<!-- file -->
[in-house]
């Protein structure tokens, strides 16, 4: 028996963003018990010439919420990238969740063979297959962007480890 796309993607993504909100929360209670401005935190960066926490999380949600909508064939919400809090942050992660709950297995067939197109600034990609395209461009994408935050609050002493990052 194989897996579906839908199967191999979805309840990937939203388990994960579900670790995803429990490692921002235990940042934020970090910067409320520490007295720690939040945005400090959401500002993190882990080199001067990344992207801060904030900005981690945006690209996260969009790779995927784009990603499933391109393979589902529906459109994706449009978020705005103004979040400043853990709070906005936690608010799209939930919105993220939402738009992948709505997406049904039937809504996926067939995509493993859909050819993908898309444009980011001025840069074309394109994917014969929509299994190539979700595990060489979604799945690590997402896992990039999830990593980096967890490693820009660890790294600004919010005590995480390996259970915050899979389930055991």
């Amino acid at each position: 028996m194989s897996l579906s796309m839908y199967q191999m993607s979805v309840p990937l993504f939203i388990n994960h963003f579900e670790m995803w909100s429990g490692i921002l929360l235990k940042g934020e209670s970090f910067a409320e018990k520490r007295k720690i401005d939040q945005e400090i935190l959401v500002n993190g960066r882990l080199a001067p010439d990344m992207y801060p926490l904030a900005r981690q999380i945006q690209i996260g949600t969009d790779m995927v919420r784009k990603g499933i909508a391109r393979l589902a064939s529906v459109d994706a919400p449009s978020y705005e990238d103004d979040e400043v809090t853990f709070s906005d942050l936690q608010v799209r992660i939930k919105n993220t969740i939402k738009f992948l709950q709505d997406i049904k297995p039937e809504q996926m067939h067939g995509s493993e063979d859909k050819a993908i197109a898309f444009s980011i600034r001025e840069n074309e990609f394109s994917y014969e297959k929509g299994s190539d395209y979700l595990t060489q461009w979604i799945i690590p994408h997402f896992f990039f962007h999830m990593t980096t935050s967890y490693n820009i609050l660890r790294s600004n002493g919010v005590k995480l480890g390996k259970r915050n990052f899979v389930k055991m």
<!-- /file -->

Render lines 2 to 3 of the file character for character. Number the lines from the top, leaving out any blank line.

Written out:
């Protein structure tokens, strides 16, 4: 028996963003018990010439919420990238969740063979297959962007480890 796309993607993504909100929360209670401005935190960066926490999380949600909508064939919400809090942050992660709950297995067939197109600034990609395209461009994408935050609050002493990052 194989897996579906839908199967191999979805309840990937939203388990994960579900670790995803429990490692921002235990940042934020970090910067409320520490007295720690939040945005400090959401500002993190882990080199001067990344992207801060904030900005981690945006690209996260969009790779995927784009990603499933391109393979589902529906459109994706449009978020705005103004979040400043853990709070906005936690608010799209939930919105993220939402738009992948709505997406049904039937809504996926067939995509493993859909050819993908898309444009980011001025840069074309394109994917014969929509299994190539979700595990060489979604799945690590997402896992990039999830990593980096967890490693820009660890790294600004919010005590995480390996259970915050899979389930055991």
């Amino acid at each position: 028996m194989s897996l579906s796309m839908y199967q191999m993607s979805v309840p990937l993504f939203i388990n994960h963003f579900e670790m995803w909100s429990g490692i921002l929360l235990k940042g934020e209670s970090f910067a409320e018990k520490r007295k720690i401005d939040q945005e400090i935190l959401v500002n993190g960066r882990l080199a001067p010439d990344m992207y801060p926490l904030a900005r981690q999380i945006q690209i996260g949600t969009d790779m995927v919420r784009k990603g499933i909508a391109r393979l589902a064939s529906v459109d994706a919400p449009s978020y705005e990238d103004d979040e400043v809090t853990f709070s906005d942050l936690q608010v799209r992660i939930k919105n993220t969740i939402k738009f992948l709950q709505d997406i049904k297995p039937e809504q996926m067939h067939g995509s493993e063979d859909k050819a993908i197109a898309f444009s980011i600034r001025e840069n074309e990609f394109s994917y014969e297959k929509g299994s190539d395209y979700l595990t060489q461009w979604i799945i690590p994408h997402f896992f990039f962007h999830m990593t980096t935050s967890y490693n820009i609050l660890r790294s600004n002493g919010v005590k995480l480890g390996k259970r915050n990052f899979v389930k055991m």